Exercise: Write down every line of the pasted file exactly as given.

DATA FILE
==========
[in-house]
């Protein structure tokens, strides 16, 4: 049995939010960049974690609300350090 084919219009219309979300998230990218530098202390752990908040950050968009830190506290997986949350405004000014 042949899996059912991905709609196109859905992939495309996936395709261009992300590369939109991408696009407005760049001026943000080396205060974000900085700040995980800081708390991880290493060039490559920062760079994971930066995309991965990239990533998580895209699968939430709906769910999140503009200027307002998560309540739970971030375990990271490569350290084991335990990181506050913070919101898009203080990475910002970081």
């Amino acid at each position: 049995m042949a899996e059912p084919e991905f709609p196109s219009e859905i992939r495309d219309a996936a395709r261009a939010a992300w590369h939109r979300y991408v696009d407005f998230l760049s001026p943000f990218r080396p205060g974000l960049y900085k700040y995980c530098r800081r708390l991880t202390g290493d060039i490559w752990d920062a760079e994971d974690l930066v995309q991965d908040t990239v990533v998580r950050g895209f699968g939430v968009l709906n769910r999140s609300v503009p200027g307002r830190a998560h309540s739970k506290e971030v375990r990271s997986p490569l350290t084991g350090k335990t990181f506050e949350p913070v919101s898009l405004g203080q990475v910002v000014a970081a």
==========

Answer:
[in-house]
């Protein structure tokens, strides 16, 4: 049995939010960049974690609300350090 084919219009219309979300998230990218530098202390752990908040950050968009830190506290997986949350405004000014 042949899996059912991905709609196109859905992939495309996936395709261009992300590369939109991408696009407005760049001026943000080396205060974000900085700040995980800081708390991880290493060039490559920062760079994971930066995309991965990239990533998580895209699968939430709906769910999140503009200027307002998560309540739970971030375990990271490569350290084991335990990181506050913070919101898009203080990475910002970081």
């Amino acid at each position: 049995m042949a899996e059912p084919e991905f709609p196109s219009e859905i992939r495309d219309a996936a395709r261009a939010a992300w590369h939109r979300y991408v696009d407005f998230l760049s001026p943000f990218r080396p205060g974000l960049y900085k700040y995980c530098r800081r708390l991880t202390g290493d060039i490559w752990d920062a760079e994971d974690l930066v995309q991965d908040t990239v990533v998580r950050g895209f699968g939430v968009l709906n769910r999140s609300v503009p200027g307002r830190a998560h309540s739970k506290e971030v375990r990271s997986p490569l350290t084991g350090k335990t990181f506050e949350p913070v919101s898009l405004g203080q990475v910002v000014a970081a």